Are you one of them? Advertise a vacancy today   The September – December 2016 InterTradeIreland Business Monitor Report, issued on Monday, shows that 37 percent of construction companies surveyed reported difficulties recruiting skilled labour, with 33 per cent citing a lack of appropriate skills in their current workforce. “We are seeing a resilient, sustained recovery and notable symmetry in challenges faced by firms both North and South,” InterTradeIreland Strategy and Policy Director Aidan Gough said. “The number of companies across the island reporting stability or growth in the last quarter has remained fairly constant at 84 per cent; however exporters continue to fare better than non-exporters with 51 per experiencing growth compared to 36 per cent. “The construction sector was hit harder than others during the downturn but is reporting robust signs of resurgence with 82 per cent reporting they are stable or in growth. Over 75 per cent of businesses in the sector say they are profitable or very profitable. However an emerging skills shortage in the construction sector is obviously an obstacle to continued growth. This may lead to building firms beginning to feel the pinch in terms of the acquisition of new contracts and servicing the needs of fuller order books.” Further signs of buoyancy are evident in the employment figures reported in the survey, which shows a large increase in the number of firms in the Ireland reporting an increase in employment levels (14 per cent) – the highest number of firms reporting an increase in recent years, with larger firms experiencing a higher rate of growth at 54 per cent. “The Business Monitor results also reveal that companies across the island are experiencing similar challenges,” Gough said, “although many are signs of a healthy economy and include increased competition, discounting by competitors and difficulties in finding skilled labour as companies grow. However the greatest challenge facing businesses is rising costs, particularly energy costs. “With almost a third of firms reporting that they are running at break-even and 78% already running close to or at capacity, there is a vulnerable tier of the economy that could be exposed to inflationary pressures. Nevertheless, the overall message is that of a robust economy, with companies going into potentially challenging times from a position of relative strength”. Other insights revealed by the InterTradeIreland Business Monitor include: 98 per cent have no plan in place to deal with the consequences of Brexit 51 per cent of businesses in cross-border sales concerned about currency/exchange rate More than a quarter of growing businesses (28 per cent) have indicated they are experiencing difficulties recruiting appropriate skills for their businesses. 45 per cent of all businesses surveyed noted rising energy costs as a current issue for their business. 49 per cent of businesses surveyed noted rising overheads (apart from energy) as a current concern. Source:  
There are many construction workers from Ireland, who, in recent years, have felt compelled to seek work in London. This is no surprise of course; before 2014, the Irish construction industry (and the wider economy) had experienced seven years of decline - a decline that was simply unprecedented. However, the Irish economy is on the up and rising fortunes within the construction industry in Ireland means that the need to travel to London for work should no longer be seen as the only option. Construction in Ireland has most certainly improved and, at long last, rates of pay are starting to increase. Intangible Costs Of course, those that currently fly back home weekly or monthly from London may have flights and accommodation paid for by the company they work for. So, while they are not financially out of pocket, they do potentially lose out on so much more. The real downside is being separated from family every week. Only seeing family and kids at the weekend means people in this position are effectively missing out on seeing their children growing up. That is something that you cannot put a price on. Being away from partners for a week or weeks at a time may also put a strain on relationships. Advertise a Construction Vacancy   So, there is the intangible cost (being away from family) to factor in. Furthermore, there is the tangible cost to consider too. In the latest figures produced by Expatistan, who study the cost of living index in cities across the globe, Dublin was reported as being 24% cheaper to live in than London. Direct Costs Dublin is comparable to London for the price of clothing and just 2% cheaper for food. However, there are there some marked differences overall. Dublin is 17% cheaper than London regarding entertainment and 18% lower for personal care. The most significant differences, however, are for transportation - which is 29% cheaper in Dublin. The biggest difference overall is for housing. Dublin Housing is a massive 39% cheaper than in London. In fact, by whatever renowned measure you choose to look at, Dublin comes out on top. The Mercer Quality of Living Survey is an annual comparison of cities using a large set of criteria (39 separate factors) including education, healthcare, hygiene, environment, safety, recreation, public transport and political-economic stability. Dublin is significantly ahead of London in this survey. Dublin has many advantages: much cheaper fuel and housing alongside other important considerations such as lower population density, more hospital beds per 1000 inhabitants and lower inequalities in income overall. The Irish government haven’t been standing still either.  Two pieces of legislation have improved the construction industry in Ireland. The Building Control (Amendment) Regulations 2014 will tighten up control with increased monitoring and safety on building works to hopefully ensure that developments like Priory Hall never happen again. The Construction Contracts Act 2013, enacted in July 2013, will - in time - help to secure the industry and ensure continued stability and growth. It requires all contracts to include full mechanisms for payment. Buoyed by these two important legislative gains, stability in the market will further increase for 2016 and beyond. Conclusion It looks like the time is right for those construction workers currently engaged in the treadmill of working in London during the week and flying home to reconsider their options. Rates of pay, 'money in the back pocket', so to speak is obviously important - but taking a wider view and considering the cost of living and quality of life is even more important.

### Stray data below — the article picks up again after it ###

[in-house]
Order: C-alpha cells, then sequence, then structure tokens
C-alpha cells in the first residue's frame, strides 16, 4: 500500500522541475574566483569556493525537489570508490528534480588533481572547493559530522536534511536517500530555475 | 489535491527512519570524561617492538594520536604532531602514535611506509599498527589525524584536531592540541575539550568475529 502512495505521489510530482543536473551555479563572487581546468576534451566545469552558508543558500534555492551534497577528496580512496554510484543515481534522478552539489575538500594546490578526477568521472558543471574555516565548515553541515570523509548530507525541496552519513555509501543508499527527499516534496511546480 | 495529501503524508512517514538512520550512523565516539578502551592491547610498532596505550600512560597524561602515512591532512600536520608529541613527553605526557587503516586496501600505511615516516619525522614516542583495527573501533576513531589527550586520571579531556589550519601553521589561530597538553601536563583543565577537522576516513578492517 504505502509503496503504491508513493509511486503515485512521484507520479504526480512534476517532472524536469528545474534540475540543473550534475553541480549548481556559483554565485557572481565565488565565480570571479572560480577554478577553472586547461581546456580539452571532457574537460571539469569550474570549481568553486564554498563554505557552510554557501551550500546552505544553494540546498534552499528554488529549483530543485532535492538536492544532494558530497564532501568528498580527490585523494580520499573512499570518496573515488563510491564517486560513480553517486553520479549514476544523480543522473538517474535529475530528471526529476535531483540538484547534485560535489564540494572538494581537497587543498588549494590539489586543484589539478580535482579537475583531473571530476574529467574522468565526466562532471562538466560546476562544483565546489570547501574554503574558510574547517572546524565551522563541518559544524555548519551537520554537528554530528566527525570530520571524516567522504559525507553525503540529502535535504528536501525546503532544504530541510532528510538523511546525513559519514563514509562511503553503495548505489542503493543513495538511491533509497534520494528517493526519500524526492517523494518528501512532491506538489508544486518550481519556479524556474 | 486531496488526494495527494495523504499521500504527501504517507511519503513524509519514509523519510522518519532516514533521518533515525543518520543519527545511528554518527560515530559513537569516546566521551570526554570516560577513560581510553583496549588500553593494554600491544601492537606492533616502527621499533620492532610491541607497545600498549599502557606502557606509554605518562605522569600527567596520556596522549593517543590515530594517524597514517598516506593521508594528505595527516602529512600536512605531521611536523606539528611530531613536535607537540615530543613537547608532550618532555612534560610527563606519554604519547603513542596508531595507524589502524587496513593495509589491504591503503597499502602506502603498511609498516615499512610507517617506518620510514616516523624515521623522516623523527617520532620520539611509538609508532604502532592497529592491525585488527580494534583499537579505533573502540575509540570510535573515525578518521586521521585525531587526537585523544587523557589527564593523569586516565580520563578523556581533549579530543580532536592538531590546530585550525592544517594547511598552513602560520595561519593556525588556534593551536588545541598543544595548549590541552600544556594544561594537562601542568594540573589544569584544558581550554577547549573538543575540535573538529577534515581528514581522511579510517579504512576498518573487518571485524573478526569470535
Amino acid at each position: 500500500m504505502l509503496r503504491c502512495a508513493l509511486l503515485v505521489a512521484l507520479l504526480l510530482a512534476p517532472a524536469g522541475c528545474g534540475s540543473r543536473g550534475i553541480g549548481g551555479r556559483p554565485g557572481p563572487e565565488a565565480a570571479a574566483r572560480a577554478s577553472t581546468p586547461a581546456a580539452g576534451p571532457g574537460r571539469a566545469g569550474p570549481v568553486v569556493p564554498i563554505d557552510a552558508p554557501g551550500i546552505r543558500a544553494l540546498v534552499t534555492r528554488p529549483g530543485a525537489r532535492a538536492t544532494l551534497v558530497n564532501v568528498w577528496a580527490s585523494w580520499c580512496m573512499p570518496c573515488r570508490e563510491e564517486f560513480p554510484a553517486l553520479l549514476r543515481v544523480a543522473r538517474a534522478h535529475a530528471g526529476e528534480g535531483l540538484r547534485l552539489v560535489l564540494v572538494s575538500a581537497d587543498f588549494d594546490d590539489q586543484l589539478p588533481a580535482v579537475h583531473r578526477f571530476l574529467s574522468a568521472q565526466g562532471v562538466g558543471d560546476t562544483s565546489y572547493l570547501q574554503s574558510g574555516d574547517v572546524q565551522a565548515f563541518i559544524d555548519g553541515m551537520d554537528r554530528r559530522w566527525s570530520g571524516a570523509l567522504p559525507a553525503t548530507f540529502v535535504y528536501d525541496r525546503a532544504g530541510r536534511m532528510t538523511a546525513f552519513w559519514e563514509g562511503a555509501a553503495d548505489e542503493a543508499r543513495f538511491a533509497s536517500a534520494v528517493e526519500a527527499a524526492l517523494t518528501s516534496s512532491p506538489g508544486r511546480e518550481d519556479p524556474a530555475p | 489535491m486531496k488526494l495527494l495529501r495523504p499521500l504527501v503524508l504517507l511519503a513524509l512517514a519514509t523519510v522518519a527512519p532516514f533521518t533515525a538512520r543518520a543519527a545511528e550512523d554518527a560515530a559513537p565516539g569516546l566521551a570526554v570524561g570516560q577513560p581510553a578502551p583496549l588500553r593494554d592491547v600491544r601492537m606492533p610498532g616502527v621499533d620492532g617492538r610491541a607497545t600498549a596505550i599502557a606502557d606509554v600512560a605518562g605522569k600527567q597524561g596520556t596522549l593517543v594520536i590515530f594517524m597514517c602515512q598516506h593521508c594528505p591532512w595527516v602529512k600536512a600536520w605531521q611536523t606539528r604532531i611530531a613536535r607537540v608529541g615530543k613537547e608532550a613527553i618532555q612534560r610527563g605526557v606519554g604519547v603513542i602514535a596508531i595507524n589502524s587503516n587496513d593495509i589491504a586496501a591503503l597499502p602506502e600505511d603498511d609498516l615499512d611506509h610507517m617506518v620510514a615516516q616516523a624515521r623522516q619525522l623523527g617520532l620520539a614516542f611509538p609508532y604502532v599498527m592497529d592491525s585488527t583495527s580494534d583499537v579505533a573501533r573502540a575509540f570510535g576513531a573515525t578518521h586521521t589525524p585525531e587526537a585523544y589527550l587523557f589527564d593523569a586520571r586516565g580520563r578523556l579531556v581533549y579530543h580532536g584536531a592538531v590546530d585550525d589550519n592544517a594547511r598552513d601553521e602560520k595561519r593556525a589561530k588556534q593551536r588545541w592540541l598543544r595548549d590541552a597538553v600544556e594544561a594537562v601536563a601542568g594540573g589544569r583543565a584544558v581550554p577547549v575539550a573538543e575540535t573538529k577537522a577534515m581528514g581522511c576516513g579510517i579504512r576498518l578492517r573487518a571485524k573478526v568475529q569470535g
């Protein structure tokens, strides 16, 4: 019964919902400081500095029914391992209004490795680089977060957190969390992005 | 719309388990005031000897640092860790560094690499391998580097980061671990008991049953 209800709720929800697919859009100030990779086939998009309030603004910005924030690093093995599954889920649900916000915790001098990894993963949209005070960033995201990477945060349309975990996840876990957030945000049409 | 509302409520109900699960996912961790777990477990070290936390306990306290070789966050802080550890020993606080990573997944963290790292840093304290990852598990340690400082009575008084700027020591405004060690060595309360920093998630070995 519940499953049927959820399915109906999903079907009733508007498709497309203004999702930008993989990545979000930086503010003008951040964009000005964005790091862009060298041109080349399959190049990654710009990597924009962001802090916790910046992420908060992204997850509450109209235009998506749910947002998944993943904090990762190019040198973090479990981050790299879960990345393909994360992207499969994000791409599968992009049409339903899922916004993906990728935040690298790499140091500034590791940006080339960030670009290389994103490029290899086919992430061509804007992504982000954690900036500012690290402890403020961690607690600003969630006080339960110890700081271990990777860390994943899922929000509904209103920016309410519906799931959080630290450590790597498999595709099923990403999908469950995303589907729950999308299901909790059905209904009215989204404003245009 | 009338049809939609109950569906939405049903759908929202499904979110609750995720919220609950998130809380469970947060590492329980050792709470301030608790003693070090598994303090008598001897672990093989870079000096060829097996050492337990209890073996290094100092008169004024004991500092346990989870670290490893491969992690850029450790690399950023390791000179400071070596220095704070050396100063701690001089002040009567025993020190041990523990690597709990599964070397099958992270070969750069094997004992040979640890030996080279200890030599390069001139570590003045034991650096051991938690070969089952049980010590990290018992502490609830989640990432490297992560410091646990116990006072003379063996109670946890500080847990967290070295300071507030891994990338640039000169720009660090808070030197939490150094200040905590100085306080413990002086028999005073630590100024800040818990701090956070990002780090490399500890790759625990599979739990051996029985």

The latest Ulster Bank Construction Purchasing Managers’ Index shows activity rose to 63.6 for the first sector of this  year from 58.6 in December on the back of new business. Total activity in the construction sector has increased in each of the past 29 months, according to the index. All three sub-categories monitored by the index – housing, commercial and civil engineering – recorded a rise in activity. The sharpest increase was in housing activity which recorded the strongest growth since October 2014, rising from 28.3 to 65.8. Commercial activity jumped from 59.7 to 62.4 while civil engineering activity rose from 52 to 54.7. The index reported a sharp rise in new business while the rate of job creation quickened for the third month running. Business sentiment was little-changed at the start of the year, remaining strongly positive. Rising new work was the main driver of optimism regarding activity for the year ahead, with three-fifths of respondents predicting growth. Construction firms increased their purchasing activity at a stronger pace in January due to a rise in new orders. Input buying has expanded in each month since March 2014, the index